Deputy Premier John Barilaro and Minister for Regional Youth Bronnie Taylor today attended the Avorama avocado packing facility at Stuarts Point on the Mid North Coast to announce the Regional Gap Year campaign which will give young people new skills and a chance to earn money while they make lifelong friendships.
Mr Barilaro said regional agriculture, hospitality and tourism sectors continue to face significant worker shortages so the campaign and website will be a first port of call, encouraging young people to take a gap year break in regional NSW and helping them to find work and plan ahead for a safe, fun and rewarding experience.
“Regional NSW is on track for recovery, but we desperately need a helping hand to support businesses on that journey and the campaign launched today will connect young people with the great variety of jobs and experiences on offer,” Mr Barilaro said.
“It’s great to see so many people holidaying in regional NSW and enjoying country hospitality but it’s also clear that there aren’t enough staff to fill tourism and hospitality positions.
“We want to remind young people that a Regional NSW Gap Year is a chance for career development and adventure and with thousands of jobs, there’s something for everyone, from fruit picking in Armidale, to pulling a beer in Ballina, to taking tours in Tamworth.”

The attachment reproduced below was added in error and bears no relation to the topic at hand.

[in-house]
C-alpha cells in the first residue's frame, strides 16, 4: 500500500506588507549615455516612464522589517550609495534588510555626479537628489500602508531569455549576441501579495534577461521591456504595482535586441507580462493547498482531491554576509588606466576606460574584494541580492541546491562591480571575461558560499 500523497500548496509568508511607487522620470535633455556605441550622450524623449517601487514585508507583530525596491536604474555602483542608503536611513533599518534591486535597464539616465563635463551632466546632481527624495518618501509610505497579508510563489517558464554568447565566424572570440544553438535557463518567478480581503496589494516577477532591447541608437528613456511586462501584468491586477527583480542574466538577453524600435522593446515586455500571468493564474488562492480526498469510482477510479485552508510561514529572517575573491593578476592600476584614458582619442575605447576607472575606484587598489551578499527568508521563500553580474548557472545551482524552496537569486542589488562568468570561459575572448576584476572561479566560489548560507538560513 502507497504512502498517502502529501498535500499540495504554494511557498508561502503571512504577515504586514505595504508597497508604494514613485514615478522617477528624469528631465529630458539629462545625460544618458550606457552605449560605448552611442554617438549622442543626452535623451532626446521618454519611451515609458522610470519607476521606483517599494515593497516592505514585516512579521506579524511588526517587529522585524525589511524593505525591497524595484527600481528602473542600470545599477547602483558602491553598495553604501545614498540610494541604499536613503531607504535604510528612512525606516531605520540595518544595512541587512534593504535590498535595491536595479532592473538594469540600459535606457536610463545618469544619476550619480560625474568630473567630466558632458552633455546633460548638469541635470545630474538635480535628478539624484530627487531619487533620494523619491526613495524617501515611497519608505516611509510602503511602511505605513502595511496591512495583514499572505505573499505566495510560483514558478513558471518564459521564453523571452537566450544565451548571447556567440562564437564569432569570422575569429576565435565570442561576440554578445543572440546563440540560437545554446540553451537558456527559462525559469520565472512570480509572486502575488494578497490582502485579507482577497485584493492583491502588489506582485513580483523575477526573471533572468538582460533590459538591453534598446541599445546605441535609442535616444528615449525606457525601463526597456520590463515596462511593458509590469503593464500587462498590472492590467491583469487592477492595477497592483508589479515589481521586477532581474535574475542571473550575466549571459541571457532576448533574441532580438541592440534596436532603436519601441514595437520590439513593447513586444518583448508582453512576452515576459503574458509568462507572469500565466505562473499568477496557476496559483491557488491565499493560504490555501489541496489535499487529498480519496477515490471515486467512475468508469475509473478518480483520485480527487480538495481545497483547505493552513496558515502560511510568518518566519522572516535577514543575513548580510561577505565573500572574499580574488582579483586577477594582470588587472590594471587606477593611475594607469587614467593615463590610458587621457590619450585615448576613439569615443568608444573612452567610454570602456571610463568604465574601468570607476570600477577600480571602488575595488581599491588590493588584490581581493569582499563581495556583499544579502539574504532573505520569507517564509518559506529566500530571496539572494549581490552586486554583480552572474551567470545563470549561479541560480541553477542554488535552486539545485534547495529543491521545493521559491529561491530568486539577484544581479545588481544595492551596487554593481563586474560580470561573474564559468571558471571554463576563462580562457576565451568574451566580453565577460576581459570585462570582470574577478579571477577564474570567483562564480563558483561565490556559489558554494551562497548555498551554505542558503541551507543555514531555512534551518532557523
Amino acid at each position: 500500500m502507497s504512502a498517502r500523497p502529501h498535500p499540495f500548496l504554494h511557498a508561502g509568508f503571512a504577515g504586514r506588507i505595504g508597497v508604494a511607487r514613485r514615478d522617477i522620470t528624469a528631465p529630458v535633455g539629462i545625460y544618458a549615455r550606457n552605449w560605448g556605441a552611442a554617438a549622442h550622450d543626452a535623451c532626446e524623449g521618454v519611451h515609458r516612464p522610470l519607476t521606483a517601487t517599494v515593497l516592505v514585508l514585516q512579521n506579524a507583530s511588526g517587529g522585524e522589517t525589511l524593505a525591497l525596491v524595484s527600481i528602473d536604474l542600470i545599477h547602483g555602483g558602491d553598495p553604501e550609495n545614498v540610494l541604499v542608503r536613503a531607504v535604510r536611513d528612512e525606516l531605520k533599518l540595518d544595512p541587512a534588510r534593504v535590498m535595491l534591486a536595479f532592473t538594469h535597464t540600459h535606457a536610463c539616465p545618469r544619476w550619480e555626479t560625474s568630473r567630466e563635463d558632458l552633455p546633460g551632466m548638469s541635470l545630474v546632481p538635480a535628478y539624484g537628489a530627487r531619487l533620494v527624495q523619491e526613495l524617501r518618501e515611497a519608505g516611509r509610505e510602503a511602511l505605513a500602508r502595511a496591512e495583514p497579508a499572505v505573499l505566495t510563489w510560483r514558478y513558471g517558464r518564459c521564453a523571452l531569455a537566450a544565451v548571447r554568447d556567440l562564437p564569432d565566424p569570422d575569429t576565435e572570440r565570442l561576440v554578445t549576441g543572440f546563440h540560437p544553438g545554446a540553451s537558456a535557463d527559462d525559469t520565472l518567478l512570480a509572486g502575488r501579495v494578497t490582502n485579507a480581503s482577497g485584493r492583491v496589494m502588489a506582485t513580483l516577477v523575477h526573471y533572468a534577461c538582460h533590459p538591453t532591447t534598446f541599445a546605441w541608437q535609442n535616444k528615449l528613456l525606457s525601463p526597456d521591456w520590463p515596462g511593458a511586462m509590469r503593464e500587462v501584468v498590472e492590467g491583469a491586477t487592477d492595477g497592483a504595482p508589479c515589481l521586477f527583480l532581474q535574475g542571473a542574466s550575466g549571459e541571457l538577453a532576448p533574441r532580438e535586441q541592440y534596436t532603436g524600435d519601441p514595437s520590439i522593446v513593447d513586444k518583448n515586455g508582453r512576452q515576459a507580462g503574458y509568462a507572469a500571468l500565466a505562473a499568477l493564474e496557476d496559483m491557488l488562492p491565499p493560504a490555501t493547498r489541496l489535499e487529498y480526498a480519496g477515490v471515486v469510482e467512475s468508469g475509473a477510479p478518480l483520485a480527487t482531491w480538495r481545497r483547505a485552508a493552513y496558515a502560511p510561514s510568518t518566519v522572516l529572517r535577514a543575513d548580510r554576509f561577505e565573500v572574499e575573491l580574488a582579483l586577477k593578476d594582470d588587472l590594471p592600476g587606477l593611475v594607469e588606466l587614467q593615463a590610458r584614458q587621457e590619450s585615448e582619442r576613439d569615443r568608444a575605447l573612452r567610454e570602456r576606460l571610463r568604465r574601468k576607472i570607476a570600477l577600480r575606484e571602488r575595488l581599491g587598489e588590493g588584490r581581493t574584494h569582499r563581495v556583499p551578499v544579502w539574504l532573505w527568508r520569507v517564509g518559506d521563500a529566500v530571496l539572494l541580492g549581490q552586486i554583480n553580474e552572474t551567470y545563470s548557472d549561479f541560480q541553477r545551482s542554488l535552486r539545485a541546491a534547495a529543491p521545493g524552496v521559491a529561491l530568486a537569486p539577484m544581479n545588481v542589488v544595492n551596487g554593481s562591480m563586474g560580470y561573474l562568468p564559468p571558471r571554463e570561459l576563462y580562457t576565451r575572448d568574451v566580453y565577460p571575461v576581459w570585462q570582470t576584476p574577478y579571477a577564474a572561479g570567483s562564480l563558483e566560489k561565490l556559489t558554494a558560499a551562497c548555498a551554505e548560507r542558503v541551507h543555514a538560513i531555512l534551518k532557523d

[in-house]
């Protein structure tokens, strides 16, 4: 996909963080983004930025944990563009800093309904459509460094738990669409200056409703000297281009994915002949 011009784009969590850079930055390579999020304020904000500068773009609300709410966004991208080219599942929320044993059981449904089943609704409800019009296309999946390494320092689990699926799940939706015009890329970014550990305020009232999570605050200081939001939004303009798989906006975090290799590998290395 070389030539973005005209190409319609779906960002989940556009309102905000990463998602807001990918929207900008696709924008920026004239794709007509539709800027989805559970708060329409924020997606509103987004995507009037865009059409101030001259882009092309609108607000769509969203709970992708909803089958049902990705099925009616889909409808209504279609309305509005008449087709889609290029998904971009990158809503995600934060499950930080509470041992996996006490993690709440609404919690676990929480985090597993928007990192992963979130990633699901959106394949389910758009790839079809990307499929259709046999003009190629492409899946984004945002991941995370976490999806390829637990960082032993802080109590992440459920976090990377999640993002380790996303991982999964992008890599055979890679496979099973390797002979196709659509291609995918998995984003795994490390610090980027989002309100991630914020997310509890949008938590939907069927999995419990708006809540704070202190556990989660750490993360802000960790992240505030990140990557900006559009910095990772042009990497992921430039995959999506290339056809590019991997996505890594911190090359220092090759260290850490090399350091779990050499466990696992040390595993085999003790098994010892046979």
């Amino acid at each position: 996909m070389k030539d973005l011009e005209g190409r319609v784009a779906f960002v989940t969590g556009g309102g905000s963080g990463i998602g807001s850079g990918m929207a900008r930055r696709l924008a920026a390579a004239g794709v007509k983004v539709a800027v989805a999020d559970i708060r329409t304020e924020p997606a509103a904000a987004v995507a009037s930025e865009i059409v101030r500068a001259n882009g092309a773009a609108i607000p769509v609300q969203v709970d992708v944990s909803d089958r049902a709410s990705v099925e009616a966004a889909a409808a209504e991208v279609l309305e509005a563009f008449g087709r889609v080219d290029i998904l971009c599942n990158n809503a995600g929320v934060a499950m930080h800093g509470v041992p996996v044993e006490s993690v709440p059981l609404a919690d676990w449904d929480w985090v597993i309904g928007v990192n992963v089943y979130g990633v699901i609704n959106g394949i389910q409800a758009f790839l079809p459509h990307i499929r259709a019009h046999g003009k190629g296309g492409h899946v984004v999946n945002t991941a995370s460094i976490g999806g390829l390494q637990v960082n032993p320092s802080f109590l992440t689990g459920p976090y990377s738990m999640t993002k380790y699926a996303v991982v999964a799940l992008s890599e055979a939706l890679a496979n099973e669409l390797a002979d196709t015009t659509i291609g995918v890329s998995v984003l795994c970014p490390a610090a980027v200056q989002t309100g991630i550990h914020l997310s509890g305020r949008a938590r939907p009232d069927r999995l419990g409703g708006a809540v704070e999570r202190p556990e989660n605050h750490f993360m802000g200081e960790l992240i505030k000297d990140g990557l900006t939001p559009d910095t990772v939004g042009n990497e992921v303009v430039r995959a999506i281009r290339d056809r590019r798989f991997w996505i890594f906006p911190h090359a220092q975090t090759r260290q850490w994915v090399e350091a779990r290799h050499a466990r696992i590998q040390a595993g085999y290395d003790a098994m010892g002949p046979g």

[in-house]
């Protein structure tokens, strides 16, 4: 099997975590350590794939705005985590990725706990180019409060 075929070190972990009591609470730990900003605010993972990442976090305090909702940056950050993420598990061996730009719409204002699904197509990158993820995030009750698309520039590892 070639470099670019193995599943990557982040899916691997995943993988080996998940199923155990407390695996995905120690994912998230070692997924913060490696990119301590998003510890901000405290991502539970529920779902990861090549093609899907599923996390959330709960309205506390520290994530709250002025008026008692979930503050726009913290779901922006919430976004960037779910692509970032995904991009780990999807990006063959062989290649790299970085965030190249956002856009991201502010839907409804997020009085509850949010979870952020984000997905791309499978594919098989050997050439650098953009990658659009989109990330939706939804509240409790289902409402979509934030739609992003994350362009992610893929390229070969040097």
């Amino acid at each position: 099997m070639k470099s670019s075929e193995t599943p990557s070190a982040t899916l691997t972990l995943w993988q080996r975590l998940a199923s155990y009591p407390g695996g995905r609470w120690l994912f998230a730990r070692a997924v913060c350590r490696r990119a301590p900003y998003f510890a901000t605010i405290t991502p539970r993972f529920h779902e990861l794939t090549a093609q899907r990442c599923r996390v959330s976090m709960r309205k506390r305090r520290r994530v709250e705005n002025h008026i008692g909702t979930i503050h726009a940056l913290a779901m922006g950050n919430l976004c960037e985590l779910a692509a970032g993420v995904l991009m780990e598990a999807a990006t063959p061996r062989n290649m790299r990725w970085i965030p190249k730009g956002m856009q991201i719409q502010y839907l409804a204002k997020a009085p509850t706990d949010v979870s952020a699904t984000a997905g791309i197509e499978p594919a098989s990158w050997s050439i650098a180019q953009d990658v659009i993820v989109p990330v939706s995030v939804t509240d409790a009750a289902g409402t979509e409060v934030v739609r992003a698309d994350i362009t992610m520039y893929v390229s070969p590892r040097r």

Mrs Taylor said a Regional NSW Gap Year offers young people all the benefits of a traditional overseas trip without the hassle of a passport or the expense of plane tickets.
“People who have spent their youth working in regional communities often say it’s those adventures that have shaped their identities, given them lifelong connections and provided them with life skills they’ve taken from the bush to the boardroom,” Mrs Taylor said.
“For 17 to 24 year olds who have missed out on their planned gap year in Europe, the United States or New Zealand because of COVID-19 and border closures, now is the chance to explore the local culture, history and beauty in your own backyard.
“The job opportunities are diverse, often with better pay then you might expect and I know that young workers will be welcomed with open arms by regional communities where people will recognise the contribution they provide.”